The Globe                                                                                         June 25, 2003 

Children's Aid closes suspected case of Munchausen's syndrome


The Children's Aid Society of Ottawa has closed its case against a mother who had been suspected of having Munchausen's syndrome by proxy, an attention-seeking affliction marked by making well children sick, sometimes to death.

The agency investigated Nicola de Sousa for more than a year over allegations that she may have subjected her daughter, Katerina, to too many medical procedures.

She maintained that she was seeking care for a child born with life-threatening liver hemangiomas, an abnormally dense collection of dilated blood vessels. Katerina, now 9, also had a neurological disorder caused by an abnormal stretching of the spinal cord, called a tethered cord.

"Nobody won," Ms. de Sousa said in an interview, after hearing that the case was closed without any finding of wrongdoing. "It shouldn't have happened."

Children's Aid Society of Ottawa spokesman Denis Boivin said he couldn't comment on the matter. However, he said the agency closed 7,000 cases in 2001-2002, meaning that those children were not found to be in need of protection or were no longer in need of protection.

Joseph Hamon, an Ottawa-based family lawyer who represented the de Sousas, said that while he understands the agency has to investigate complaints, he didn't agree with how it was carried out.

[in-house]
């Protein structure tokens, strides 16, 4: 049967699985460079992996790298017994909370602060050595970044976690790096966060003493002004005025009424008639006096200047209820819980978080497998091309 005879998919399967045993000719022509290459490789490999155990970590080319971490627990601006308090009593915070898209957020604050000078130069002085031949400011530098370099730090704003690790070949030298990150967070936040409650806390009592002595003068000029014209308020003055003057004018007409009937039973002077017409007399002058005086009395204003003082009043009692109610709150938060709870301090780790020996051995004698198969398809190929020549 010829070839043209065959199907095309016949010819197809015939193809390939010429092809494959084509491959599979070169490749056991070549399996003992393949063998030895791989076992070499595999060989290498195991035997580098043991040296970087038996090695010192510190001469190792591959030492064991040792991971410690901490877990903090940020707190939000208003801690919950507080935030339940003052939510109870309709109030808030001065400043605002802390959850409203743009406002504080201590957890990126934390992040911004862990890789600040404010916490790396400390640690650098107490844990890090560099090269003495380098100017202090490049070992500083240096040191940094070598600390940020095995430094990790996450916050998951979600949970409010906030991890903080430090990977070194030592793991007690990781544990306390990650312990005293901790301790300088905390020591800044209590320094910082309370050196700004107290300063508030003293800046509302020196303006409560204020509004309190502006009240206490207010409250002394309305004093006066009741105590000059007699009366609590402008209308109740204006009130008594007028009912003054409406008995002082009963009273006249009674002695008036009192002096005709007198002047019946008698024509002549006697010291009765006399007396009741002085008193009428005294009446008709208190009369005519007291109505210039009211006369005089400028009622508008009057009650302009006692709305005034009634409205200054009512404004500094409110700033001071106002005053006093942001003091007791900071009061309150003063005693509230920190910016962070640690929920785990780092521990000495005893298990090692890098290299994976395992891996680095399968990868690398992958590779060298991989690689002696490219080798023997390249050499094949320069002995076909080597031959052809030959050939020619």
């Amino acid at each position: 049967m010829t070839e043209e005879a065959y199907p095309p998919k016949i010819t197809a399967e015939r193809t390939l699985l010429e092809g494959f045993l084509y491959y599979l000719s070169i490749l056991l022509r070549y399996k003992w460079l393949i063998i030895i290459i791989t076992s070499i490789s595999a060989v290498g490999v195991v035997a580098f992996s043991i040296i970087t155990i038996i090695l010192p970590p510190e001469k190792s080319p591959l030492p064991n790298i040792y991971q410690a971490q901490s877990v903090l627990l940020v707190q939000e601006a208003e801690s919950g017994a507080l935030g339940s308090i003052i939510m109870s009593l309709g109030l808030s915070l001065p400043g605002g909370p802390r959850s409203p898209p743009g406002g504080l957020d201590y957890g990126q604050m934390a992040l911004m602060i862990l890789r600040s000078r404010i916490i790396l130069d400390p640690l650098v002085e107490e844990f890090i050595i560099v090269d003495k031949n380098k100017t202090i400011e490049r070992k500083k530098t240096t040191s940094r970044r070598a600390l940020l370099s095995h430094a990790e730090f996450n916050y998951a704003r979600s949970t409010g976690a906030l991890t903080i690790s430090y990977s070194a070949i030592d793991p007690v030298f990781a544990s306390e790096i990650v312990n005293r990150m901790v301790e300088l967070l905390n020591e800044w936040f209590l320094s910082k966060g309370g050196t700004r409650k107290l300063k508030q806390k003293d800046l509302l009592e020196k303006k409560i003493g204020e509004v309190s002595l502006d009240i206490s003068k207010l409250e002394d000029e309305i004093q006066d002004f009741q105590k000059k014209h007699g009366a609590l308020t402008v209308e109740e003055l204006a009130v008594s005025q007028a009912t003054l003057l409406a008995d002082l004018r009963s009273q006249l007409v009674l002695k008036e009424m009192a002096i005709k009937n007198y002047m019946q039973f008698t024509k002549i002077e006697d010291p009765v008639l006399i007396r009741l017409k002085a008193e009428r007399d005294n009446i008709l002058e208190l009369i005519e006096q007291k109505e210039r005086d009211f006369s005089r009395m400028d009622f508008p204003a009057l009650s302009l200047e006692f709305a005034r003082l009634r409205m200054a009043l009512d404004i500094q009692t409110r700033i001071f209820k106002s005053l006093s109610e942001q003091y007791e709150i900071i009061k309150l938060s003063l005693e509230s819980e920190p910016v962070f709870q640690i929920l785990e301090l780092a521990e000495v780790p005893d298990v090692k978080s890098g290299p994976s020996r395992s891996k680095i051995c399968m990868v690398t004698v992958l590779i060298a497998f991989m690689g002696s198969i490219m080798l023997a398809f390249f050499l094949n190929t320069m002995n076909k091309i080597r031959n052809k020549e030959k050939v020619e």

"The CAS puts the onus on the parents -- you're guilty until proven innocent," said Mr. Hamon.

The family's quest to find Katerina the best medical care took the better part of eight years, including travel to Toronto, Washington, Baltimore, Chicago, Philadelphia and Boston. They spent $100,000 of their personal savings.

It was two operations done by Harvard-trained David Frim, chief of pediatric neurosurgery at the University of Chicago Children's Hospital, that appear to have caused the most concern.

One of the operations was a type of brain surgery for what is medically called a posterior fossa decompression for a Chiari malformation, a condition in which part of the brain protrudes down into the spinal canal.

It turns out that Katerina did not have the classic anatomy of a patient with such a malformation. Yet, she had the symptoms: choking spells, ringing in her ears, migraines, eyes that involuntarily rolled upward and trouble breathing and swallowing.

The operation was not recommended by E.C.G. Ventureyra, chief of neurosurgery at the Children's Hospital of Eastern Ontario.

Dr. Frim, who waived his fee for the operation, agreed that Katerina did not have the classic anatomical findings of a Chiari malformation. However, he said that given her problems with breathing and swallowing, it was the best he could offer.

After the surgery, Katerina's health improved dramatically; all of her symptoms have vanished, including the choking spells, migraines and eye rolling. Only the problems resulting from the tethered spinal cord continue.

"There were people who wouldn't speak to me [during the investigation]. People who were friends of ours," said Ms. de Sousa. "I felt hurt."

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